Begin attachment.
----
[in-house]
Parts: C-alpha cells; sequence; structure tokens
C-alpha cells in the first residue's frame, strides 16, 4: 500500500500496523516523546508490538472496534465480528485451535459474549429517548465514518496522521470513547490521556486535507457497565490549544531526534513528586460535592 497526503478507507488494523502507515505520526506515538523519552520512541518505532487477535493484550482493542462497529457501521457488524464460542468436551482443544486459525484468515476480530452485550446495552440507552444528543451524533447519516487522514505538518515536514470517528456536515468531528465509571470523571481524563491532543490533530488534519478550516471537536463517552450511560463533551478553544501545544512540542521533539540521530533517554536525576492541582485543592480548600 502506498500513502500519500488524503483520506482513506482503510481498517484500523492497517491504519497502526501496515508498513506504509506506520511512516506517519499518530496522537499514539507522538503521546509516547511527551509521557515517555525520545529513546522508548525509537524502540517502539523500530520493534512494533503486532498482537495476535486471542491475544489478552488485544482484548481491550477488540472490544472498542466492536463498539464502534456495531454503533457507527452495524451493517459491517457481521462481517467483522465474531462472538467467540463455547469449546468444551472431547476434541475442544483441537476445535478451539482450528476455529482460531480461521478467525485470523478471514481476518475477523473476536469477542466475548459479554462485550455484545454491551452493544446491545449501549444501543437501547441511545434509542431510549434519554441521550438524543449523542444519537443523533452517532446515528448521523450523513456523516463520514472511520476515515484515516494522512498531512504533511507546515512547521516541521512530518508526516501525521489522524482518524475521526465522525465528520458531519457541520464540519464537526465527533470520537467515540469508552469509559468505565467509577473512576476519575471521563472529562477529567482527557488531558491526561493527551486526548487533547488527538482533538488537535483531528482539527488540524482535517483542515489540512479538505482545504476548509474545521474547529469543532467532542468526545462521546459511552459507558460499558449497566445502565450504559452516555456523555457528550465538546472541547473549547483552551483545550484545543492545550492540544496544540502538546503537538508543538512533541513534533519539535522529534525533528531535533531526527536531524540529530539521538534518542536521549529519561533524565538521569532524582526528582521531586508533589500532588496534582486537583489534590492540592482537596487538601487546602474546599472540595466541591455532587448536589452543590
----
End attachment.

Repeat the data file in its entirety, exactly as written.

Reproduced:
[in-house]
Parts: C-alpha cells; sequence; structure tokens
C-alpha cells in the first residue's frame, strides 16, 4: 500500500500496523516523546508490538472496534465480528485451535459474549429517548465514518496522521470513547490521556486535507457497565490549544531526534513528586460535592 497526503478507507488494523502507515505520526506515538523519552520512541518505532487477535493484550482493542462497529457501521457488524464460542468436551482443544486459525484468515476480530452485550446495552440507552444528543451524533447519516487522514505538518515536514470517528456536515468531528465509571470523571481524563491532543490533530488534519478550516471537536463517552450511560463533551478553544501545544512540542521533539540521530533517554536525576492541582485543592480548600 502506498500513502500519500488524503483520506482513506482503510481498517484500523492497517491504519497502526501496515508498513506504509506506520511512516506517519499518530496522537499514539507522538503521546509516547511527551509521557515517555525520545529513546522508548525509537524502540517502539523500530520493534512494533503486532498482537495476535486471542491475544489478552488485544482484548481491550477488540472490544472498542466492536463498539464502534456495531454503533457507527452495524451493517459491517457481521462481517467483522465474531462472538467467540463455547469449546468444551472431547476434541475442544483441537476445535478451539482450528476455529482460531480461521478467525485470523478471514481476518475477523473476536469477542466475548459479554462485550455484545454491551452493544446491545449501549444501543437501547441511545434509542431510549434519554441521550438524543449523542444519537443523533452517532446515528448521523450523513456523516463520514472511520476515515484515516494522512498531512504533511507546515512547521516541521512530518508526516501525521489522524482518524475521526465522525465528520458531519457541520464540519464537526465527533470520537467515540469508552469509559468505565467509577473512576476519575471521563472529562477529567482527557488531558491526561493527551486526548487533547488527538482533538488537535483531528482539527488540524482535517483542515489540512479538505482545504476548509474545521474547529469543532467532542468526545462521546459511552459507558460499558449497566445502565450504559452516555456523555457528550465538546472541547473549547483552551483545550484545543492545550492540544496544540502538546503537538508543538512533541513534533519539535522529534525533528531535533531526527536531524540529530539521538534518542536521549529519561533524565538521569532524582526528582521531586508533589500532588496534582486537583489534590492540592482537596487538601487546602474546599472540595466541591455532587448536589452543590